As the NIA takes over the probe into the February 2007 blast on the Samjhauta Express, Vicky Nanjappa reports on the long and winding road the investigation has taken so far
When the National Investigating Agency was handed over the probe into the Samjhauta Express blasts of 2007, in which 68 people (mostly Pakistani civilians) lost their lives, it became clear that the Haryana police, which was seized of the matter, had failed to make any progress in the case.
The NIA has its task cut out as it sets out to probe this crucial case, which has two angles. One is the role of the Lashkar e Tayiba behind the blast, and another is the role of Hindu extremists. An officer in the NIA told rediff.com that they will be looking into both angles, "but it was too early to make any comment regarding who actually was behind the terror attack."
After the blast on February 18, 2007, aboard the Samjhauta Express, a twice-weekly peace train between India and Pakistan, near Panipat in Haryana, the immediate response from India was that this was the handiwork of the Lashkar-e-Tayiba which was not in favour of peace between the two countries. At that point of time, it was also said that since RDX was used in the blast, the attack must have been masterminded from across the border, since it is impossible to access RDX in India.
The Haryana police constituted a Special Investigating Team which acted upon the inputs from various intelligence agencies, which pointed the finger of suspicion at the Lashkar.
However, despite several attempts, no headway was made in the case. The first major breakthrough the Haryana police made was when they tracked down the place from where the suitcase carrying the bomb was purchased, to Kothari market in Indore.
The Haryana police decided to take the case further, but for some reason the probe never progressed. The allegation was that there was pressure from certain quarters not to probe further in the direction they were going.
Everything was hush-hush until the probe into the Malegaon blast commenced. This was for the first time that the Maharashtra Anti Terrorism Squad under Hemant Karkare came out with the revelation that the same group which carried out this attack also spearheaded the Samjhauta blast.
This first came to light when the ATS made a remand application for Malegaon blast accused, Col Shrikant Purohit, in which they stated that they needed an extension of remand since they wanted to probe his role in the Samjhauta blast as well.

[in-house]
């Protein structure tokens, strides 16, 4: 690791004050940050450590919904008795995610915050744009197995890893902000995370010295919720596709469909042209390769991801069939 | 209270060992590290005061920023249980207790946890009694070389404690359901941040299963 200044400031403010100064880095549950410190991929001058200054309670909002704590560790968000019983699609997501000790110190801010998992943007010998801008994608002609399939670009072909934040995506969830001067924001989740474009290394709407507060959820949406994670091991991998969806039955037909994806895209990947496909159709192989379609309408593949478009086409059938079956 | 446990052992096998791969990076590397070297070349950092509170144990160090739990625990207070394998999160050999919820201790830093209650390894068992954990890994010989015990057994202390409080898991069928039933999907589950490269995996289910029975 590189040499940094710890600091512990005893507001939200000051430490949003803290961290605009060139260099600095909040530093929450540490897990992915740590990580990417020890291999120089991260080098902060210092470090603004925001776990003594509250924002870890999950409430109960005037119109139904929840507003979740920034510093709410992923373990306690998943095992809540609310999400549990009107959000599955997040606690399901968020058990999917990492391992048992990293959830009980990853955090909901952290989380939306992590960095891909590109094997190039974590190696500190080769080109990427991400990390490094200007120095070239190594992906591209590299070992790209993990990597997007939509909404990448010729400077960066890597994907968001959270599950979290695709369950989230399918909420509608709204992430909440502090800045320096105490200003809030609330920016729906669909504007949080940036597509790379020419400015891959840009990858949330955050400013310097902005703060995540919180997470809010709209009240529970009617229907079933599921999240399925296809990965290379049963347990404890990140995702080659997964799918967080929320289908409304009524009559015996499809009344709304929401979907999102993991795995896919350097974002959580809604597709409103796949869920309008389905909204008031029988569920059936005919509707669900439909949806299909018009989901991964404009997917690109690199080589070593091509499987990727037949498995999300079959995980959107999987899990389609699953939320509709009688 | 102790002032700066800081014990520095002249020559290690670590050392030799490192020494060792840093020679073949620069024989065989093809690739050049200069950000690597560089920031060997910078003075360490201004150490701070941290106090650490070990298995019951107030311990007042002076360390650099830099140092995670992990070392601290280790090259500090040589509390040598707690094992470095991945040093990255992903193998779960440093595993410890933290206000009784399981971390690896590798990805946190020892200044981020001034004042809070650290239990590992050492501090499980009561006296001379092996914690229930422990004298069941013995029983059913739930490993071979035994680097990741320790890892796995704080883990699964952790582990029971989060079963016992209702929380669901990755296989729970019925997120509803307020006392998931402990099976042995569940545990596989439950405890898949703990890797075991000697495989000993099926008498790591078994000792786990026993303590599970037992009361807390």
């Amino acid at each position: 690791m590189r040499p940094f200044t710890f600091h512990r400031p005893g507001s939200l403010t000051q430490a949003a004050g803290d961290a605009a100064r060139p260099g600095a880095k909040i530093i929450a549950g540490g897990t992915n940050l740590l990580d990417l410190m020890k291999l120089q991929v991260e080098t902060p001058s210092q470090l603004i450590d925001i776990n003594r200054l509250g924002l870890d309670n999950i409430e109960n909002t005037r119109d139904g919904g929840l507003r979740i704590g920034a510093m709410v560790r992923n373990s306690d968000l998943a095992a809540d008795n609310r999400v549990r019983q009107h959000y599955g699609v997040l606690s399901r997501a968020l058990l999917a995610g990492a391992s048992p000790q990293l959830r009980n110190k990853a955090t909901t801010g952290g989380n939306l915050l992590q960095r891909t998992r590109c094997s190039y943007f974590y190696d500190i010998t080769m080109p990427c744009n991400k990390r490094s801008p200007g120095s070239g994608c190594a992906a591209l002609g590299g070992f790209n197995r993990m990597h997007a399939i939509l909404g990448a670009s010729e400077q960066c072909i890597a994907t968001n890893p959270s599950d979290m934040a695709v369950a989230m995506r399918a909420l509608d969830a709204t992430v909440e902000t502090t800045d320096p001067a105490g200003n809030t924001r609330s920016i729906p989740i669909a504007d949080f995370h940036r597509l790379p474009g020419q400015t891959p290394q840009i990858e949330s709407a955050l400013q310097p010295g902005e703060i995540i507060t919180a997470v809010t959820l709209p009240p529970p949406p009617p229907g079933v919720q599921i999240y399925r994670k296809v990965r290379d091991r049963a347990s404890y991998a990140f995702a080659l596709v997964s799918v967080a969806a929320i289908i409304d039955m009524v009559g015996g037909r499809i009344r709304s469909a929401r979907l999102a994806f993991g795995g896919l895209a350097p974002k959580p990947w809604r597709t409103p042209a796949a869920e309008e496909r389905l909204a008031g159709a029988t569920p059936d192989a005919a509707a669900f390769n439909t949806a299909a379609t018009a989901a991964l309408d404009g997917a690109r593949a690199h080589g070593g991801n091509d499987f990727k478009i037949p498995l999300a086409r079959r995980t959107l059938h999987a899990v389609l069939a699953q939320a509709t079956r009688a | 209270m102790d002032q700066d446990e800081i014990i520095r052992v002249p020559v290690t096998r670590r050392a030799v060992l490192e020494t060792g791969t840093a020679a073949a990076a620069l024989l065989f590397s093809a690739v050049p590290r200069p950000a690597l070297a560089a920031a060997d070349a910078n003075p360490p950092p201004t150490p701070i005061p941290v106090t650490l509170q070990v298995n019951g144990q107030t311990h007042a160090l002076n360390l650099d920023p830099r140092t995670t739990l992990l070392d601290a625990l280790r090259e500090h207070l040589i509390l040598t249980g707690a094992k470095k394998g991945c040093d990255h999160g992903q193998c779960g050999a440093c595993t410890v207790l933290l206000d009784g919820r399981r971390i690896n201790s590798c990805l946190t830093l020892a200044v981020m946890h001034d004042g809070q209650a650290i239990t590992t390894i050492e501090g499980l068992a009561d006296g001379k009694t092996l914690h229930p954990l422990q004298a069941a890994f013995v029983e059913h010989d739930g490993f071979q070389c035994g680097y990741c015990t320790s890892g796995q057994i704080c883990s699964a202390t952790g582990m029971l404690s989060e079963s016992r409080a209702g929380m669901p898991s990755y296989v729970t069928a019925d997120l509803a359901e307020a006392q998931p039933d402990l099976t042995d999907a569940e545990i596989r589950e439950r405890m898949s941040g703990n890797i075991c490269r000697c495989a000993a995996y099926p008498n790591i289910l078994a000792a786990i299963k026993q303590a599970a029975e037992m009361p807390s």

However, various rounds of interrogation of Purohit did not reveal many details regarding his alleged involvement in the Samjhauta blast, which was when the agency turned to Dayanand Pandey, a god-man alleged to be involved in the Malegaon blast.
Although the narco-analysis on him had no evidentiary value, Pandey claimed during the test in Bengaluru that the same group was behind the Samjhauta blast. He also said Purohit was in the know of this operation. However, the ATS could not get anything out of Purohit when they conducted a narco test on him.
The ATS also found that Purohit had supplied the RDX to a person by the name of Bhagwan. Police sources said Bhagwan could be a god-man based in Indore from where the RDX was transported to be used in the Samjhauta blast.
Investigations also showed that Purohit had managed to procure the RDX from an army camp in Jammu and Kashmir where it was part of seized material, but instead of declaring it Purohit decided to use it, investigations revealed.
However, the chargesheet filed against Purohit and the rest of his group did not make any mention of the Samjhauta blast case.
Sources in the Haryana police, which made the first breakthrough when tracking the Samjhauta case to Indore, told rediff.com on condition of anonymity that their probe ended right when they managed their first lead.
"We had been told to go slow many times, which was demoralising since we could have nailed the case. The Haryana police was fed up by the constant interference and pressure, and had even written a letter to the Union home ministry in 2007 to hand over the case to the Central Bureau of Investigation. However, this was not considered," the source added.
The NIA, when it begins its probe, will not rule out a Lashkar link to this operation, as of yet. They would study the Lashkar modules and also see if the local modules could have played any role in the Samjhauta blast.
The case is open as of now, sources say. In the meantime, they would also go after Pandey's revelations and also the leads that the Haryana police have managed to get so far.
Two men, Dange and Ramji, who could have transported the material, are on their radar. There would also be further probing into the roles of Purohit and Sadhvi Pragya, another accused. However, the NIA would like to wrap up the investigation as soon as possible, a source in the agency said.